Why am I sharing this?
I see many clients who have “normal” lab values. They come in because they feel misunderstood by the traditional medical model. They don’t feel healthy but they chalk it up to “old age”, stress, being a busy mom, etc.
What I find with clients is that there are in fact, many important clues hidden in the CBC/CMP range that can be addressed nutritionally and can be a great jumping-off point for people that want to start making changes but don’t know where to start.
If you have a good relationship with your doctor there are some extra markers you may be able to request that can provide more information than just a traditional CBC/CMP. There are also labs online that can offer these markers but the expense is out of pocket.
Extra markers to request include but are not limited to:
- C-Reactive protein (hsCRP) - Marker for generalized inflammation. When high, it may indicate infection, autoimmunity and or a need for diet shifts.
- Vitamin D - Low levels of Vitamin D are linked with chronic infection, autoimmunity, and poor immune function.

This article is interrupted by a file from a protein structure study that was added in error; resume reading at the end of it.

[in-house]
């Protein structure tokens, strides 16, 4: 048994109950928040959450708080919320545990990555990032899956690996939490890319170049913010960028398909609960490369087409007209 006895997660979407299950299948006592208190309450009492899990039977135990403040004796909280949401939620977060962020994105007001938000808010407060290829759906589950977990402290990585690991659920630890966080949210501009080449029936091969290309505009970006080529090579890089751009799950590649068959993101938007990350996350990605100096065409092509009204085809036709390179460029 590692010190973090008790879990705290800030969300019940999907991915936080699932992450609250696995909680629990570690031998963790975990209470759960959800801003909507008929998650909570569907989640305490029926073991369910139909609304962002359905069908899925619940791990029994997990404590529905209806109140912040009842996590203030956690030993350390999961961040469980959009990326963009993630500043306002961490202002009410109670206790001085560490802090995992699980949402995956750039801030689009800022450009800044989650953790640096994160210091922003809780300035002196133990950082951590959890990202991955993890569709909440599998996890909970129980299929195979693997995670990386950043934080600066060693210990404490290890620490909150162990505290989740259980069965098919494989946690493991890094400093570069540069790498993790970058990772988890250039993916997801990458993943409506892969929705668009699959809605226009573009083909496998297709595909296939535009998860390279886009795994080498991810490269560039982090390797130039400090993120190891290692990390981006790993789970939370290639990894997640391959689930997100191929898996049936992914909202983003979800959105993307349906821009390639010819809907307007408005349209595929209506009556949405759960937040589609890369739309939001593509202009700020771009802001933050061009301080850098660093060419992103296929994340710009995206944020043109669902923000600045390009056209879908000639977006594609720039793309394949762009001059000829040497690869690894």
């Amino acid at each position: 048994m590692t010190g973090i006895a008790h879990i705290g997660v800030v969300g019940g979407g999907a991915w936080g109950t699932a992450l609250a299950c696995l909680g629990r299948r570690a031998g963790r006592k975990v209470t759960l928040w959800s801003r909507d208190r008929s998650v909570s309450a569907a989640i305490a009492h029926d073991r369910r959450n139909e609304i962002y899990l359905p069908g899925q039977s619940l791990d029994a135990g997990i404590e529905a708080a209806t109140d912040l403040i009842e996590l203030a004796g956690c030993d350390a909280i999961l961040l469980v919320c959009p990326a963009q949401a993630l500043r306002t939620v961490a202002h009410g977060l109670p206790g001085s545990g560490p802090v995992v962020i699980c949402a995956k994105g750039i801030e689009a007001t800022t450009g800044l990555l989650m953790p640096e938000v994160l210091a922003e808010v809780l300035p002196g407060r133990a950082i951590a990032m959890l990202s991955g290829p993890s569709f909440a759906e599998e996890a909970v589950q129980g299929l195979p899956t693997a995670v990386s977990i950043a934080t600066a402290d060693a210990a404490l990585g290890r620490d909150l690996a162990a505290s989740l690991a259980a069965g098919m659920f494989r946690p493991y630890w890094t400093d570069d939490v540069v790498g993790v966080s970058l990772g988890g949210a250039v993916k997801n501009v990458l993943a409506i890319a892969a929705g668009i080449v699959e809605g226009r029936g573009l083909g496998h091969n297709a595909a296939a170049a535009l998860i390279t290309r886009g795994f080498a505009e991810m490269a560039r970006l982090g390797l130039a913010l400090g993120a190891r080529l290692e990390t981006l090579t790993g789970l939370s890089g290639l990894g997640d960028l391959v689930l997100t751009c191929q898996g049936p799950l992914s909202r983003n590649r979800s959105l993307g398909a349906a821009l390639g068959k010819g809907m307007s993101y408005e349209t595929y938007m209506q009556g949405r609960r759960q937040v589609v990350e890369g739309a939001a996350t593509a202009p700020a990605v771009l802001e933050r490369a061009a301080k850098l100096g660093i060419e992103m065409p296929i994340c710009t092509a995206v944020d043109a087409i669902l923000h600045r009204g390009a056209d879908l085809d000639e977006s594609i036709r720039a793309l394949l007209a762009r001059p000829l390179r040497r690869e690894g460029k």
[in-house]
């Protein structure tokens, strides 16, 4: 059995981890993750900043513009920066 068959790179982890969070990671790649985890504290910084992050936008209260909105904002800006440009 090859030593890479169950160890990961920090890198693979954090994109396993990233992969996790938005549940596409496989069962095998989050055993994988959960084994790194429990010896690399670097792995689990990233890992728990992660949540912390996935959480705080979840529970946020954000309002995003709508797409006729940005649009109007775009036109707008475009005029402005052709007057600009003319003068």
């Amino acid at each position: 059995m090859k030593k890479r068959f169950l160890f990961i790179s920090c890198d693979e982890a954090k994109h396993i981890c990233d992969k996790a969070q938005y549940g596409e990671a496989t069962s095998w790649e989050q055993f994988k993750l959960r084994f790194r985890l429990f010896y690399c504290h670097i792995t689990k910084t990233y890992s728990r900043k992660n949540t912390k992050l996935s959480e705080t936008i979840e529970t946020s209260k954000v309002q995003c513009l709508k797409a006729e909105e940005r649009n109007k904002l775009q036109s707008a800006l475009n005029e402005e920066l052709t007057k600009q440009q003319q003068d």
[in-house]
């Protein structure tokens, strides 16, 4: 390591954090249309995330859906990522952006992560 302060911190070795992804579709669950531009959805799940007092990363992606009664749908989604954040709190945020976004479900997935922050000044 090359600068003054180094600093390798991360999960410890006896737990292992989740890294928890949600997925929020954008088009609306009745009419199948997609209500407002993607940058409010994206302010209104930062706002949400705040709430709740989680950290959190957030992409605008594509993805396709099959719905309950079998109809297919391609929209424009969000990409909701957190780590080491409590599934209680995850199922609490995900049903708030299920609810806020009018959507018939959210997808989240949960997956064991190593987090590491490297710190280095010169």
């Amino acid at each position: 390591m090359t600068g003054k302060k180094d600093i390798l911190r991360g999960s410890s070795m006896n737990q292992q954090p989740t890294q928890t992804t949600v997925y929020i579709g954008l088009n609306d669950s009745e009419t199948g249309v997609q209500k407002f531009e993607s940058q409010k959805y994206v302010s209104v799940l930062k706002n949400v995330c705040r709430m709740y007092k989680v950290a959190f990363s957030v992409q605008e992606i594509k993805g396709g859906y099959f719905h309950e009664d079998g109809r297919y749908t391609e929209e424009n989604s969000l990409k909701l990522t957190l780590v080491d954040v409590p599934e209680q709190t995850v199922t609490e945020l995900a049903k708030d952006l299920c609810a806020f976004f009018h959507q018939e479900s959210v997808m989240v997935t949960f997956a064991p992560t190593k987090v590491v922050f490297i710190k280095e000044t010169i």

- Vitamin B12 and folate panel - Important with any methylation issues, may indicate a need for diet and supplement support and may be important if anemia is an issue.
- Fasting Glucose - Important if blood sugar issues are a concern
- Hemoglobin A1C - Measures blood glucose
- Thyroid markers - TSH, Free T3 and Free T4, reverse T3 and if Hashimotos is a concern: TPO and thyroglobulin
In my practice, I recently started offering clients a functional nutritional lens for interpretation of their CBC/CMP results. This is helpful for people interested in starting to make changes nutritionally based on their CBC/CMP.
I am now offering the functional CBC/CMP nutritional consult as a one time consult for people who have gotten their blood work up within the past three months and are interested in working with a functional nutritional lens to address health concerns.
| Contact (707) 972-5893 or firstname.lastname@example.org for more information.
If you are an email subscriber, I am offering 10% off
a 1 hour CBC/CMP nutritional consult session.
(This is good through the month of January 2020.)
Wishing you a Radiant Reality
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The information provided by Tennee Gay of Radiant Reality Nutrition is not intended to replace the care from your doctor. The information is not intended as medical advice. Only a licensed medical health care provider can diagnose certain ailments and prescribe treatment and medication. Tennee Gay and Radiant Reality Nutrition are not acting in the capacity of a doctor and any information conveyed is intended for informational purposes only. Please consult with your doctor before making any changes to your diet and lifestyle.